Primary Education News

12 Jul '14

News This column will change your life: can you think yourself well?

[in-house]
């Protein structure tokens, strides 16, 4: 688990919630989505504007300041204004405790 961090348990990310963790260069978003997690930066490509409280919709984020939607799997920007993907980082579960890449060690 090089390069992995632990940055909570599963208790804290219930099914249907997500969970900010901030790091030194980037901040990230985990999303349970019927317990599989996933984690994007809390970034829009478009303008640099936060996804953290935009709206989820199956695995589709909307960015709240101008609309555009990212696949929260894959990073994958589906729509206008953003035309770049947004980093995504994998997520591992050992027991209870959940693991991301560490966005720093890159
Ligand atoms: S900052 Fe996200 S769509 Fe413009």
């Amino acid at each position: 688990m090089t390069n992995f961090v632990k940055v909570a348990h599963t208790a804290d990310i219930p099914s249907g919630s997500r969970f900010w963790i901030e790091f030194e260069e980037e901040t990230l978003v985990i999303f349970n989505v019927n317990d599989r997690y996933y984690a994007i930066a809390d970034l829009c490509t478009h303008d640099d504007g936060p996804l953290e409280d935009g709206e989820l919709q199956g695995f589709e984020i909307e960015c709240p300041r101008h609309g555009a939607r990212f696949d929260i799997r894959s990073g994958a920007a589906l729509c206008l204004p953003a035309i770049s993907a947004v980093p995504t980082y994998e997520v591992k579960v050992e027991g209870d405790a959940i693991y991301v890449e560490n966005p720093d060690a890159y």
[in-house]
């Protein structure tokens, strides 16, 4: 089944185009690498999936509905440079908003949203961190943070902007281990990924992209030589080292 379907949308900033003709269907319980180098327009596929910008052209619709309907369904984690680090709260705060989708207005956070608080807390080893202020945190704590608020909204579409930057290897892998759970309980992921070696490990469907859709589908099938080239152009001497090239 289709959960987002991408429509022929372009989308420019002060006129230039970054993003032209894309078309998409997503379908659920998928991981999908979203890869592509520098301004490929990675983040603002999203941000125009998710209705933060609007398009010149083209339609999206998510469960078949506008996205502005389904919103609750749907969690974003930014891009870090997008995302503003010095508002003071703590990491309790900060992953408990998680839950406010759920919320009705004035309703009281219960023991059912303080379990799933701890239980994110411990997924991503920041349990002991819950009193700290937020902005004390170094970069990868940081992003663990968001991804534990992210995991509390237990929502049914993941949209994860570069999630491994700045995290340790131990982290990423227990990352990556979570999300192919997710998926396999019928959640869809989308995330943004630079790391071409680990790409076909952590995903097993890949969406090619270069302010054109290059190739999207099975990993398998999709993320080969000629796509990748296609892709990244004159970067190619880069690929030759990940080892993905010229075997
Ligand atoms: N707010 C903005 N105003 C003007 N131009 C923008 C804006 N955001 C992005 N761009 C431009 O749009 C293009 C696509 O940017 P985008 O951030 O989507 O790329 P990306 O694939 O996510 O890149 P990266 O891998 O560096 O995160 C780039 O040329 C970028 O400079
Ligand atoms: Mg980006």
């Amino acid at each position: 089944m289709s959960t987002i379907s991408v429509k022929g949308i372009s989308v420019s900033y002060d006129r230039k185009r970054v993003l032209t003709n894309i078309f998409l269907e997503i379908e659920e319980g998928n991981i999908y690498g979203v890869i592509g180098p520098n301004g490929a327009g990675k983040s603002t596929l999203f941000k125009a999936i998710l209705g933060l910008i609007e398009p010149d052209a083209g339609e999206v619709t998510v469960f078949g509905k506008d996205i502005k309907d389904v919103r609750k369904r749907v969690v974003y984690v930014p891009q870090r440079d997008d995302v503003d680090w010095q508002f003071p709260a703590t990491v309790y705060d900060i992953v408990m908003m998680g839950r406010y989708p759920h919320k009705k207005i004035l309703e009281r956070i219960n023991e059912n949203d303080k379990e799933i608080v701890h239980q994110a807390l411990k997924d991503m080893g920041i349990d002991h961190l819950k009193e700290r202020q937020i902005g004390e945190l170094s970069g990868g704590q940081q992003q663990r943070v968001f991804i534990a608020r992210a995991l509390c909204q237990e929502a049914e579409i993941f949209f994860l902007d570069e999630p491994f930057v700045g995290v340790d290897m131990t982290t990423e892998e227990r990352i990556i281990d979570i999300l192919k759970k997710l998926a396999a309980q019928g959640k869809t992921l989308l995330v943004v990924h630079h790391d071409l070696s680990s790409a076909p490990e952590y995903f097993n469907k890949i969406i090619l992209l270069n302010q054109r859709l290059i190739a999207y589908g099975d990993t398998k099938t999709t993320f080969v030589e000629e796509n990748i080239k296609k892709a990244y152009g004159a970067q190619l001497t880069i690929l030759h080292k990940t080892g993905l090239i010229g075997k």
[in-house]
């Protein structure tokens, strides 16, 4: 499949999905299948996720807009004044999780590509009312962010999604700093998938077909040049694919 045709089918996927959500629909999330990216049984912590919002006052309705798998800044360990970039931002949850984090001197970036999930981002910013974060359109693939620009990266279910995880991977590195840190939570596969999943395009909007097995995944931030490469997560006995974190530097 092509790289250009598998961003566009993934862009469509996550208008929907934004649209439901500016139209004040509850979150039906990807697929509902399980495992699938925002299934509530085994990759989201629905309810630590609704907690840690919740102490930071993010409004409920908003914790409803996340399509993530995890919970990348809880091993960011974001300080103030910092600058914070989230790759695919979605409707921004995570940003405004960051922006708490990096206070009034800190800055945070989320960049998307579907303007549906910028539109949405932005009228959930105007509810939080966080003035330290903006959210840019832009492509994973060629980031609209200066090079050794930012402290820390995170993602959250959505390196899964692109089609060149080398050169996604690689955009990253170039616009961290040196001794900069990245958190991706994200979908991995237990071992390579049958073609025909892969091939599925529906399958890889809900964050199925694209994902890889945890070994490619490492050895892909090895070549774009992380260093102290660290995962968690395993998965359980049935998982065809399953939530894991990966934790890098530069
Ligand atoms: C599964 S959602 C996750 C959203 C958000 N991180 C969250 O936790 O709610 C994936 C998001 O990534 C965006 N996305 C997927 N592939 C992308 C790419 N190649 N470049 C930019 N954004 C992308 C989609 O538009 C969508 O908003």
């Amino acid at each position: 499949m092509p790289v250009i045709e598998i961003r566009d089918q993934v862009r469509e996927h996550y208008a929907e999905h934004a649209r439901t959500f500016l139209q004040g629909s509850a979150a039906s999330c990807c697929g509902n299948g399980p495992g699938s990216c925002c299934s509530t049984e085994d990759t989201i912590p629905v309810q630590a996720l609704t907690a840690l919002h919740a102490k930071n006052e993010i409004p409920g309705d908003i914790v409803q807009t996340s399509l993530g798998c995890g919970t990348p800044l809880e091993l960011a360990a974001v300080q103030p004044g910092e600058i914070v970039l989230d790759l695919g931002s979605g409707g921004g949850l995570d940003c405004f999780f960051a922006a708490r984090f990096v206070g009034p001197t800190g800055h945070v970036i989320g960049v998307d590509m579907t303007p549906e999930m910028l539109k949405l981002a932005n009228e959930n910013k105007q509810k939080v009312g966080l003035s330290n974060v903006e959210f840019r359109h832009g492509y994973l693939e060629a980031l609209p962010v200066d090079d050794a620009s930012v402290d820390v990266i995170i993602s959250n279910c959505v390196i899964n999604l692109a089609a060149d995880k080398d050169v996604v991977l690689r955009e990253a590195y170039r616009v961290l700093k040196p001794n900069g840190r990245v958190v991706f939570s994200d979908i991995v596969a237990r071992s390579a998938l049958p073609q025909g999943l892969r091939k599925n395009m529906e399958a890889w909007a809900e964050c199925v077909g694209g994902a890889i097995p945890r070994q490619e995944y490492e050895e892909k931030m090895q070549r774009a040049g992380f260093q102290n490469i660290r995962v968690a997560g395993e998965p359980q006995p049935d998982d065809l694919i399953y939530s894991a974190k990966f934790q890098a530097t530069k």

'Quasi-magically, teachers appear capable of declining to get ill when they can't afford to, postponing the symptoms till later'The school summer holidays are upon us and for anyone who's a teacher, who lives with one, or who's merely friends with one, that means only one thing: Teacher Holiday Sickness Syndrome, a name I just made up for a phenomenon I certainly didn't. Within hours of the final bell, it seems, half the nation's educators contract a cold or something similar, necessitating several days of duvet-based self-pity. For anyone who's sceptical of the general idea that you can think yourself well "You'll never get over that ebola infection unless you stay positive!" this curious syndrome stands as a rebuke. Quasi-magically, teachers appear capable of declining to get ill when they can't afford to, postponing the symptoms till later. And it's not just teachers, or even humans: according to a new review in the Royal Society's flagship biology journal, animals from birds to monkeys seem to suppress the signs of illness when there's a really good reason, such as parenting duties, or sexual reproduction. Ailing male zebra finches become remarkably less ailing when there are female zebra finches around.One possible explanation for this may lie in how we think about sickness. The usual assumption is that illness deprives you of certain abilities: it's the evil microbes that sap your energy, rob you of your powers of concentration and make you not want to socialise. According to an alternative evolutionary perspective, though, these "sickness behaviours" are actually helpful: things the body does in order to conserve energy and focus on getting well, as part of "a highly organised strategy to aid in fighting the infection", as the review's author, Patricia Lopes, puts it. You feel like hiding beneath the bedclothes, in other words, so that you're motivated to do so, because that's the best place for you to be. And so it follows that, if there's something even more important for a creature to be doing in order to propagate its genes such as sex, or caring for infants it might not feel those symptoms at that moment. Continue reading...

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